By: Shannon Abulnasr
Ramadan is a time where you can overcome many hurdles to make yourself into a healthier person both physically, socially, and spiritually.
Are you ready for Ramadan?
Whether this is your first Ramadan, or you've experienced it in the past, Ramadan takes preparation to get the most benefit from it, both physically and spiritually.
The past few Ramadans, and the next several will be some of the hottest and longest Ramadans that many people in the Northern hemisphere will face for a long time.
Ramadan falls during the midst of summer now, so it can be a physically exhausting experience for some, especially for those that recently accepted Islam and have never fasted.
When you are physically exhausted, you tend to become groggy and negative thinking, so we will give you tips and insightful activities to keep you positive to make it through it gaining a physical cleansing of the body, mind, and soul.
To do this, you must prepare yourself mentally with positive thoughts before Ramadan even begins.
Make sincere intentions to do your best and remain positive!
If this is your first Ramadan, and you worry that you may not be able to fast the full hours you can try a graduated method like many do with their children to get them used to fasting. New Muslims often struggle with adjusting to fasting because they didn't experience it growing up, so pace yourself, and don't be too hard on yourself.
Some people will start “test fasting” a few weeks before Ramadan for half a day, increasing the hours they fast, and increasing times between meals, so that by the time Ramadan begins, they will be more mentally and physically prepared for it. If you can't seem to make it through the whole day when Ramadan begins, continue this practice and hopefully mid-way through, you will be able to make it through the entire day.
Allah knows your heart and your intentions, but remember that Allah will never give us something more than we can bear, so stay focused and try to stick with it. He knows if you are able to make it or not, so don't give in too easily. You will be proud of yourself in the end!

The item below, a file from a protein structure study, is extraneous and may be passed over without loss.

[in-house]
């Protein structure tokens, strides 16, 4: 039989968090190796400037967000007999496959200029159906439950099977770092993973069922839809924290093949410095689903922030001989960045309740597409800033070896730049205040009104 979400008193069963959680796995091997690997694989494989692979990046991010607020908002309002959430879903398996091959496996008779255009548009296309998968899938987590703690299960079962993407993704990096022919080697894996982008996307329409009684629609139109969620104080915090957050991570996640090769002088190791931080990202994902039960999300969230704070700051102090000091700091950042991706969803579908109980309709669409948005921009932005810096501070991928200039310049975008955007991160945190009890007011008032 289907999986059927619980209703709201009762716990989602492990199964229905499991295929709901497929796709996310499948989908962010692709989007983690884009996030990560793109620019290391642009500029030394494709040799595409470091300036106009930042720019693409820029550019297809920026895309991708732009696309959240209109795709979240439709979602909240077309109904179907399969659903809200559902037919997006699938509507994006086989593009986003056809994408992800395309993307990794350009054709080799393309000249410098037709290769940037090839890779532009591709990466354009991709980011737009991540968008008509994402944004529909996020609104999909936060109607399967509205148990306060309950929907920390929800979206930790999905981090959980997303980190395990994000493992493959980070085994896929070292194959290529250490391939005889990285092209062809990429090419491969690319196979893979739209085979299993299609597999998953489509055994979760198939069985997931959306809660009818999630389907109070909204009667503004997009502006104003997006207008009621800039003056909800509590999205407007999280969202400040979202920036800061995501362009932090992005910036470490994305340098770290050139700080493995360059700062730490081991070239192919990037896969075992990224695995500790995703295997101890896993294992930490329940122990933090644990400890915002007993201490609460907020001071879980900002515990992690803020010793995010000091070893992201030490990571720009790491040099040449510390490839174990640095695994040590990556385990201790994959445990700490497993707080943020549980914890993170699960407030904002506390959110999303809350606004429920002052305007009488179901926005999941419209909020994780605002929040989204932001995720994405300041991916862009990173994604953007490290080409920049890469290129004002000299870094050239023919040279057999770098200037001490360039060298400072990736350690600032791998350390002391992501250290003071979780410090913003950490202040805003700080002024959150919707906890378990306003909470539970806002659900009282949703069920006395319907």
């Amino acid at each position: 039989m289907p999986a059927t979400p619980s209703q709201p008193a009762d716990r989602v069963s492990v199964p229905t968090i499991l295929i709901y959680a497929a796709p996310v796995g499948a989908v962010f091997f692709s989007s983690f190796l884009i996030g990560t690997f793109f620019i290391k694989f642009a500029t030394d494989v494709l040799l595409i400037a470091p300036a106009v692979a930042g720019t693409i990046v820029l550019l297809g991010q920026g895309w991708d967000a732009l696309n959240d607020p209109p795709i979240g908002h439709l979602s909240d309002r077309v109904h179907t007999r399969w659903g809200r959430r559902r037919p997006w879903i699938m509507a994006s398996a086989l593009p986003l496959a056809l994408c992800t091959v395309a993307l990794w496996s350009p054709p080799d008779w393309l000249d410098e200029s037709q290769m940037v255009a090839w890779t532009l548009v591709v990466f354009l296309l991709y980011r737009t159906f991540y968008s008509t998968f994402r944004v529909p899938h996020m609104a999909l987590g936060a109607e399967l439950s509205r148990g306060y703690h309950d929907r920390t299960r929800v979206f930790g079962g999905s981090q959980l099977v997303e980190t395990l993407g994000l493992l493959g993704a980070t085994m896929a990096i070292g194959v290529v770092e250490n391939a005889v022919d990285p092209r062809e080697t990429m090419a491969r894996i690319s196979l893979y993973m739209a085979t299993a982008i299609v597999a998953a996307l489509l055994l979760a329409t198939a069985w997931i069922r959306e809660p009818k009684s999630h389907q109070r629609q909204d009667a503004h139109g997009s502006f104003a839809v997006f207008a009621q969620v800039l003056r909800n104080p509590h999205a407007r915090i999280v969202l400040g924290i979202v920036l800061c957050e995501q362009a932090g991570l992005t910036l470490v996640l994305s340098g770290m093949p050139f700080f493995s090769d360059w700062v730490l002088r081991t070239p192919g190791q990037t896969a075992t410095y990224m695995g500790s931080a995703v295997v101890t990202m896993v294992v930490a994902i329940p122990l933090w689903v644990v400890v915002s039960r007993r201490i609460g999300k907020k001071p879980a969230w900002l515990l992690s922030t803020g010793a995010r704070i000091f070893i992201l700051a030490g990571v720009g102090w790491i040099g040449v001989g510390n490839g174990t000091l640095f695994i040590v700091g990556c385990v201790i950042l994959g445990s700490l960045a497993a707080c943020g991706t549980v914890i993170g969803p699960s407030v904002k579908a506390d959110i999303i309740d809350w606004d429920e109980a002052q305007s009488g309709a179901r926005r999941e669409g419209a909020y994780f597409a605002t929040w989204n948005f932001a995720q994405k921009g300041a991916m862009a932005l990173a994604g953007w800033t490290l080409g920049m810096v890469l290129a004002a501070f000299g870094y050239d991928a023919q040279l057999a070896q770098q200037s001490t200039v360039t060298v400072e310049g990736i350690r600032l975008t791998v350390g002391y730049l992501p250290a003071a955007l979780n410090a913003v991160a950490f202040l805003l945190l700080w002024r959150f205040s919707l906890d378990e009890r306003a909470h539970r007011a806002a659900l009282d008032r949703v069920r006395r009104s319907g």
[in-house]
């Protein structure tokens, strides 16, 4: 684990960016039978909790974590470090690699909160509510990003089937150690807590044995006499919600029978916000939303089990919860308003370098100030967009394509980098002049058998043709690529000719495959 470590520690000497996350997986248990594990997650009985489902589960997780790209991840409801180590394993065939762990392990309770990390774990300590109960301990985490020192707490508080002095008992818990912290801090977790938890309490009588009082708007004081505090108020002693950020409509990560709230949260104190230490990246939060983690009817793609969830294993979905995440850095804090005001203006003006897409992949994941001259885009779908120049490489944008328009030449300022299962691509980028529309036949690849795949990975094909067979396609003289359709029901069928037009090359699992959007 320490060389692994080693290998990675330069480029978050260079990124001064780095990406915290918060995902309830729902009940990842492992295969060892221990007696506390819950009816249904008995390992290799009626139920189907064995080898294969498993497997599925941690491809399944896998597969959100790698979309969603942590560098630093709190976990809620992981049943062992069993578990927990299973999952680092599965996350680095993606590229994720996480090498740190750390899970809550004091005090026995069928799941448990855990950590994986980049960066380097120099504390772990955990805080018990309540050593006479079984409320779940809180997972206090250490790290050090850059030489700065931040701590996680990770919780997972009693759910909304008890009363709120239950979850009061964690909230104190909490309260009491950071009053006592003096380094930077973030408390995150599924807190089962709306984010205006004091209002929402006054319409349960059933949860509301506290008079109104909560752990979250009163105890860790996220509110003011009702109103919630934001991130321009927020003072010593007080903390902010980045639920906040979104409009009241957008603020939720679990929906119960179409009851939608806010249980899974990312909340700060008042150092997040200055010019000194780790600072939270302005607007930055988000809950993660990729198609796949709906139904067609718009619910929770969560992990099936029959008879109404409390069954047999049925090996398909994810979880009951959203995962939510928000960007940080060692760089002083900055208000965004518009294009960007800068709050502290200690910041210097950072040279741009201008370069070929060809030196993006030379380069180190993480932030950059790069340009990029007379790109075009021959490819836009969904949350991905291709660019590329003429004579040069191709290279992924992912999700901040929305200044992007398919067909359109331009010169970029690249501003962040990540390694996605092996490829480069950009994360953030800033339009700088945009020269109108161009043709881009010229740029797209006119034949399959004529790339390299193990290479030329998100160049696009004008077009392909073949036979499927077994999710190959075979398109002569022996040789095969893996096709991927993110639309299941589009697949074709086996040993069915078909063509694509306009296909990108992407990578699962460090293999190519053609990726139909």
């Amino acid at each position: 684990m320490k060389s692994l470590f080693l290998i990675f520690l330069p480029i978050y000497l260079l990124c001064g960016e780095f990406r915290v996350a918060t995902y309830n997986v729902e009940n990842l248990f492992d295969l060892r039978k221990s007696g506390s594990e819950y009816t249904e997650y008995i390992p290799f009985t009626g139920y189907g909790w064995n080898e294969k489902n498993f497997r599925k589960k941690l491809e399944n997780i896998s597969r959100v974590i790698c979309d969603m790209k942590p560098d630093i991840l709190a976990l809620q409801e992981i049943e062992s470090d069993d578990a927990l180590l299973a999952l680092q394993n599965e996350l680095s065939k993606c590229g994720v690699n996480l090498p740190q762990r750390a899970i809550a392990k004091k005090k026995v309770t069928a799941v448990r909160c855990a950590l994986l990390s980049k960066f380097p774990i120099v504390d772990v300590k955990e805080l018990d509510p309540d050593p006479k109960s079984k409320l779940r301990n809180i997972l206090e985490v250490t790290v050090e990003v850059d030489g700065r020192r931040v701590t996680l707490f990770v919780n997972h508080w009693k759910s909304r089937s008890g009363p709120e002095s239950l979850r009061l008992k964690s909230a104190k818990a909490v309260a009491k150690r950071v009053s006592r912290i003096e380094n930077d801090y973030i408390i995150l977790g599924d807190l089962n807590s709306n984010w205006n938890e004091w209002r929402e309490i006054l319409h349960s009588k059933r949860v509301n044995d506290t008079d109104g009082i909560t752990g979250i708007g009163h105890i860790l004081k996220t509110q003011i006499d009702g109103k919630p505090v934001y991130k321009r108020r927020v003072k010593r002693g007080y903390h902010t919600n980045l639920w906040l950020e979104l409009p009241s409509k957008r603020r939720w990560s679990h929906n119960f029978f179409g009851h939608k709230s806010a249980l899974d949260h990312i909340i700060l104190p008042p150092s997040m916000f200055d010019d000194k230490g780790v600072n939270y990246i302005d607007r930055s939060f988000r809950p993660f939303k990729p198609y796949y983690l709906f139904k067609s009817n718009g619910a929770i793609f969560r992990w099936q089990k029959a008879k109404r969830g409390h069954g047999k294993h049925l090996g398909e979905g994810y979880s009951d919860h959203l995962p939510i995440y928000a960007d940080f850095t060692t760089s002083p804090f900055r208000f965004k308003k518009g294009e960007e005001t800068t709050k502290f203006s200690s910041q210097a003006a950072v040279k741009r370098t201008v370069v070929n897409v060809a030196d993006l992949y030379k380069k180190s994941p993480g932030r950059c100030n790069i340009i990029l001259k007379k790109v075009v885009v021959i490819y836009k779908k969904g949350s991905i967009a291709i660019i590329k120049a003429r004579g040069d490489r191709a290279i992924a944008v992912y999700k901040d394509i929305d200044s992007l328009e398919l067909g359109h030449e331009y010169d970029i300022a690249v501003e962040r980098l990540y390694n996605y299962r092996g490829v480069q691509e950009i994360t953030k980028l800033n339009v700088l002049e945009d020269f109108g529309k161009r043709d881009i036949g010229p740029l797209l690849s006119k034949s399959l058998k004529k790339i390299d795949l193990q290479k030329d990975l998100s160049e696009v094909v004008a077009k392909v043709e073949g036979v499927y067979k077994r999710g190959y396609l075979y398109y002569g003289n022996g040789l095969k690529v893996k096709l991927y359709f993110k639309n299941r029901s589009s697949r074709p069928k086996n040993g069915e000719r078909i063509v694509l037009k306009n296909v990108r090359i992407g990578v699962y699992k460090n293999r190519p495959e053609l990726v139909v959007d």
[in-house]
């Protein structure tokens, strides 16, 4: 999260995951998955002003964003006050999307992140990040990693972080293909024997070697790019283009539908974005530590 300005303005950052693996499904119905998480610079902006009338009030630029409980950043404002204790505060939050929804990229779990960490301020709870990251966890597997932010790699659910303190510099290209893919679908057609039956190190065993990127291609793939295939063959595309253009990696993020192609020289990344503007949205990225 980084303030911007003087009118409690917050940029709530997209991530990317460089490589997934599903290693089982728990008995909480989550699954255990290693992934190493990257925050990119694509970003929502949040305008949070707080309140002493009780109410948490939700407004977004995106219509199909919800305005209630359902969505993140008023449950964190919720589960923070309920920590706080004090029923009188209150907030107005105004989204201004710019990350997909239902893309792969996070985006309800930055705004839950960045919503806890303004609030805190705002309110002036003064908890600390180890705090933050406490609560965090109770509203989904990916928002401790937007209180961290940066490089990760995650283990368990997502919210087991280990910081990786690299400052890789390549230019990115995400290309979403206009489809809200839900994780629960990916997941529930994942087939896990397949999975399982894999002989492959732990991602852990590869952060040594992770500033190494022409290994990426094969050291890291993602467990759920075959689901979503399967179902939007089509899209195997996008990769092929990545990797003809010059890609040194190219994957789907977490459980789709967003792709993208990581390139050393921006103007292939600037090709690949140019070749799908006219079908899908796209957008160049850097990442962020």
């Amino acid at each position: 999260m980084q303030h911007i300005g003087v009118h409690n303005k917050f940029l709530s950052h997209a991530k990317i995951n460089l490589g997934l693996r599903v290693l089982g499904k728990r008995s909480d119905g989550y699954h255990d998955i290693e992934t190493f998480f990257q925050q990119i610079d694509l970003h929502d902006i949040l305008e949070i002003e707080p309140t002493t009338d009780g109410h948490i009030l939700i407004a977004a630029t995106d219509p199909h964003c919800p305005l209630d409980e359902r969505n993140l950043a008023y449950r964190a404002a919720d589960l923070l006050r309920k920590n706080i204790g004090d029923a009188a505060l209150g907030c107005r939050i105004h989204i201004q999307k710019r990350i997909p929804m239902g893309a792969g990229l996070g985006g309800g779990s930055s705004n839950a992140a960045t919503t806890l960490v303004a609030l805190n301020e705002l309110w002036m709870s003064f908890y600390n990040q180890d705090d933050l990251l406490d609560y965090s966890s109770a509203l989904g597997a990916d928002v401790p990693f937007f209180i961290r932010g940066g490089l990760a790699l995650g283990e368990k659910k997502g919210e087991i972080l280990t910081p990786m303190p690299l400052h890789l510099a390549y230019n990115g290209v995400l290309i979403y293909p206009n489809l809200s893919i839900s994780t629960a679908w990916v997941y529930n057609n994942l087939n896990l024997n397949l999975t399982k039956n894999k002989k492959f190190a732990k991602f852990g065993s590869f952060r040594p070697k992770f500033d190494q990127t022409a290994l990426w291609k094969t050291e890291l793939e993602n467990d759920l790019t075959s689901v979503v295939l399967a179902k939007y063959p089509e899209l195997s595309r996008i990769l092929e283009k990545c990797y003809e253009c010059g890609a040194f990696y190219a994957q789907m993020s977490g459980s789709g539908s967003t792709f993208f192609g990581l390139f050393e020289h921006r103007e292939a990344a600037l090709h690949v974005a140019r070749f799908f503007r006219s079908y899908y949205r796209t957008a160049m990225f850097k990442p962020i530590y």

Note: Those who are chronically ill and unable to fast due to their illnesses are exempted from fasting, so don't put yourself in danger if a doctor feels that fasting will cause you more harm than good. Fasting cleanses the body of toxins, and many other impurities, but if you are physically sick, it can have a counter-active effect, so check with your doctor first!
When Ramadan Begins
If you don't have time to practice fasting beforehand, you can try fasting the first day, and see how long you can make it, but don't give up at your first feeling of hunger or thirst! Keep your intentions clear and in your mind at all times.
When you find yourself focusing on food and drink during the day, occupy yourself with a task to keep your mind busy. It can work wonders. Read the Quran, or listen to a recorded lecture, anything, just distract yourself!
A key reminder is to think about the people starving all across the world, that don't have food to eat, even when it is time to break their fast! Alhamdulilah you have food to eat!
This is one of the spiritual aspects of Ramadan reminding us of those that are less fortunate than ourselves, and humbles us. It encourages one to be thankful for the blessings they have, and gives us control over our nafs (desires) giving us self-restraint.
“O you who believe! Fasting is prescribed to you as it was prescribed to those before you, that you may (learn) self-restraint.”(Qur’an 2:183)
Be Sure to Eat Suhoor!
It is important to replenish your body with lots of water during the times you are able to eat and drink, especially at the time of suhoor (pre-dawn meal). Eat some dates and drink a lot of water, and it will give you energy, and keep your body refreshed longer. It is a sunnah to eat at least a few dates during the suhoor time. Avoid salty foods that will make you thirsty later on in the day.
If you can't handle the heat, and feeling thirsty, wet a towel and place it on the back of your neck and wash your face throughout the day. If your mouth gets overly dry, you can rinse your mouth out, but be careful not to swallow any of the water! No cheating!
Get Adequate Sleep!
Get at least a solid 6 hours of sleep on a regular schedule so that you won't be groggy later in the day. If you stick to a routine, it will make fasting much easier! If you just can't handle the “low time” of the day, and have the ability, try to take a short nap. Naps can give you that added boost of energy to make it through to sunset.
However, don't do like many other Muslims do by reversing their sleep times to be during the times of fasting, and remain awake all night! Remember Allah knows what you are doing, so keep your intentions clear to gain the utmost rewards.